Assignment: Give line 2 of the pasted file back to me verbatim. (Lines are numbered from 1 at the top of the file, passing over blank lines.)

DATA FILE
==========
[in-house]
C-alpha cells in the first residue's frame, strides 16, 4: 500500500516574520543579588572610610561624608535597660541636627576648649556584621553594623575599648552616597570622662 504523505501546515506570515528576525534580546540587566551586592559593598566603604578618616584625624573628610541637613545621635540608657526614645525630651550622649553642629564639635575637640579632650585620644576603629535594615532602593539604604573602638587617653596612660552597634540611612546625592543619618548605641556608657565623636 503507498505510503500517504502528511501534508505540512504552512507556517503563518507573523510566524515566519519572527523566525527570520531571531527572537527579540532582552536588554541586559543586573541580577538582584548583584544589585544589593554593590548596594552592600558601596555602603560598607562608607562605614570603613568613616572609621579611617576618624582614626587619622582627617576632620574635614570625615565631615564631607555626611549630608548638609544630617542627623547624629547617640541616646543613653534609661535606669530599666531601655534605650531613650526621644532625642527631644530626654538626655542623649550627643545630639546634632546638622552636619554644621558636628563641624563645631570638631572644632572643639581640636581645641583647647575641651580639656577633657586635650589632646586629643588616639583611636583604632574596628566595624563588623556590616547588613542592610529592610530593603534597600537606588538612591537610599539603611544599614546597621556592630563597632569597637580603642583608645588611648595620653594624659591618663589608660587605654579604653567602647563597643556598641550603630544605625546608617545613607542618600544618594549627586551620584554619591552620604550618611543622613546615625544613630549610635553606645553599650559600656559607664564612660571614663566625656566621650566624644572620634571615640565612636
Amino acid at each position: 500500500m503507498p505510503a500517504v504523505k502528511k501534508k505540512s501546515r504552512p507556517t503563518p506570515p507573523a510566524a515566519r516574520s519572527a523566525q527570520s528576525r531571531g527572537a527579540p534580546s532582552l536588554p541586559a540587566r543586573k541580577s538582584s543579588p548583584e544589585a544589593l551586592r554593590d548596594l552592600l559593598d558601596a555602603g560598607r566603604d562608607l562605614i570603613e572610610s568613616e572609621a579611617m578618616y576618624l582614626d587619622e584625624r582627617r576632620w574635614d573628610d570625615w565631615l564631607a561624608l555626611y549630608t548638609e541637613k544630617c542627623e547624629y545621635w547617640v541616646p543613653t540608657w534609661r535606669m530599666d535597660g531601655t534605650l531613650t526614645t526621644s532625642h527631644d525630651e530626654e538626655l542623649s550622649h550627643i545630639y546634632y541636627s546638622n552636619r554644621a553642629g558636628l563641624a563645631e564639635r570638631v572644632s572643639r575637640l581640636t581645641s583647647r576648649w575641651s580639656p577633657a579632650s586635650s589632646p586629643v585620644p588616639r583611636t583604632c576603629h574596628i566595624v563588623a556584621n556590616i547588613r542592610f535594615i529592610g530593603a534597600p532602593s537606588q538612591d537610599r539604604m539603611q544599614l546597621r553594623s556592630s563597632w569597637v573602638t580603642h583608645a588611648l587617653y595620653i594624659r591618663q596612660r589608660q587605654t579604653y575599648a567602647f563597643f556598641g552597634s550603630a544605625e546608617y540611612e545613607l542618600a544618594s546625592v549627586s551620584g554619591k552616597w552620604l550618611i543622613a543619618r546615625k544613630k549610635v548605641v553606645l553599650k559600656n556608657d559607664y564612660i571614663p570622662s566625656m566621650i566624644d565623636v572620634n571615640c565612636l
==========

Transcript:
C-alpha cells in the first residue's frame, strides 16, 4: 500500500516574520543579588572610610561624608535597660541636627576648649556584621553594623575599648552616597570622662 504523505501546515506570515528576525534580546540587566551586592559593598566603604578618616584625624573628610541637613545621635540608657526614645525630651550622649553642629564639635575637640579632650585620644576603629535594615532602593539604604573602638587617653596612660552597634540611612546625592543619618548605641556608657565623636 503507498505510503500517504502528511501534508505540512504552512507556517503563518507573523510566524515566519519572527523566525527570520531571531527572537527579540532582552536588554541586559543586573541580577538582584548583584544589585544589593554593590548596594552592600558601596555602603560598607562608607562605614570603613568613616572609621579611617576618624582614626587619622582627617576632620574635614570625615565631615564631607555626611549630608548638609544630617542627623547624629547617640541616646543613653534609661535606669530599666531601655534605650531613650526621644532625642527631644530626654538626655542623649550627643545630639546634632546638622552636619554644621558636628563641624563645631570638631572644632572643639581640636581645641583647647575641651580639656577633657586635650589632646586629643588616639583611636583604632574596628566595624563588623556590616547588613542592610529592610530593603534597600537606588538612591537610599539603611544599614546597621556592630563597632569597637580603642583608645588611648595620653594624659591618663589608660587605654579604653567602647563597643556598641550603630544605625546608617545613607542618600544618594549627586551620584554619591552620604550618611543622613546615625544613630549610635553606645553599650559600656559607664564612660571614663566625656566621650566624644572620634571615640565612636